It has come to my attention that some people aren’t aware of social assistance rules while having a job.
People on Ontario Works must look for work to receive welfare. As for Ontario Disability Support Program (ODSP) recipients, they aren’t obligated to look for work, as their disability makes it harder to work.
If an ODSP recipient chooses to work and finds an acceptable job, they are obligated to report their job earnings to the ODSP office, otherwise they’ll be in trouble with the law.
There are lots of rules ODSP recipients must follow through when having a job.
ODSP recipients who work for a company (aren’t self-employed) have half their employment earnings deducted off their ODSP income itself, then a credit of $100 a month for things we need to buy or pay for to go to work. ODSP also offers employment startup of up to $500 a year for work gear.
By Sept. 30, if an election isn’t called, the legislature will for once do a favour for ODSP recipients, and will be going forward with having the first $200 a month in employment earnings being untouched. Then we’ll lose $1 for every $2 made over $200 a month at work.
Now this is only useful if the $100 a month credit will still be offered. Otherwise it would be useless for those making under $200 a month in employment earnings from having the first $200 a month untouched.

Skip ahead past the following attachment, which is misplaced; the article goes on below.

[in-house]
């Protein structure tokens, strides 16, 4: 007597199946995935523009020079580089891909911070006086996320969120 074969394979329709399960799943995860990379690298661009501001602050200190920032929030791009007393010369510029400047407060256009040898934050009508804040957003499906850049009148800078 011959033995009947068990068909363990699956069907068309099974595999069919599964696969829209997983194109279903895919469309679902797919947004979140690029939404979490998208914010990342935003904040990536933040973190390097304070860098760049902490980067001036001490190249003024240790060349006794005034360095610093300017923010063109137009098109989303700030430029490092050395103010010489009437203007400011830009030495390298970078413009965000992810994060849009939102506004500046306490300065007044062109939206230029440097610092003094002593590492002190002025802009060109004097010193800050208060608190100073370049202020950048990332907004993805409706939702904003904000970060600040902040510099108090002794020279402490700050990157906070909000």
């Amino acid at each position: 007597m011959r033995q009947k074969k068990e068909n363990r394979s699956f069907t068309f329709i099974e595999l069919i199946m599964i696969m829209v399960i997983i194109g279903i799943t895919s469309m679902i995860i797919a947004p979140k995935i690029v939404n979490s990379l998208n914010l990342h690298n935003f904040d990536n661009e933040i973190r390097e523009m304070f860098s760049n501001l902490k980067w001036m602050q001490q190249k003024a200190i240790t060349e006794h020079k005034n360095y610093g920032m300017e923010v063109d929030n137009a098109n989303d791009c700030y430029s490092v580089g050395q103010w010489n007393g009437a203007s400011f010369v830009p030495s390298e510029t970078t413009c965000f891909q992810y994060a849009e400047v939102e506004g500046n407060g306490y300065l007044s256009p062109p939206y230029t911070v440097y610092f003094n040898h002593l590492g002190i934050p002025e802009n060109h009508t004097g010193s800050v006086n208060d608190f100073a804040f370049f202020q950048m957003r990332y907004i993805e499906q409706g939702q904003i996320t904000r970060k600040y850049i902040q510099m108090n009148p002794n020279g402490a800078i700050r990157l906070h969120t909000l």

Our monthly employment earnings cannot be more then twice the amount we receive monthly from the ODSP benefit, plus $100 a month.
So I myself am receiving $787 a month, so I wouldn’t be allowed to make more then $1,800 in employment earnings, otherwise my ODSP earnings get suspended. The drug and dental card is still offered up to 24 months, and I would live off of the $1,800 a month in employment earnings as income.
One important reason to increase minimum wage is looking back when minimum wage first started in 1965 at $1 an hour.
It would now need to be $18.93 an hour just to keep up with inflation. Obviously that’s not realistic, so there for we reasonably ask for minimum wage to be increased to $14 an hour and kept up with inflation over the years to come.
That way we are all guaranteed to live 10 per cent above the poverty line in our great province of Ontario.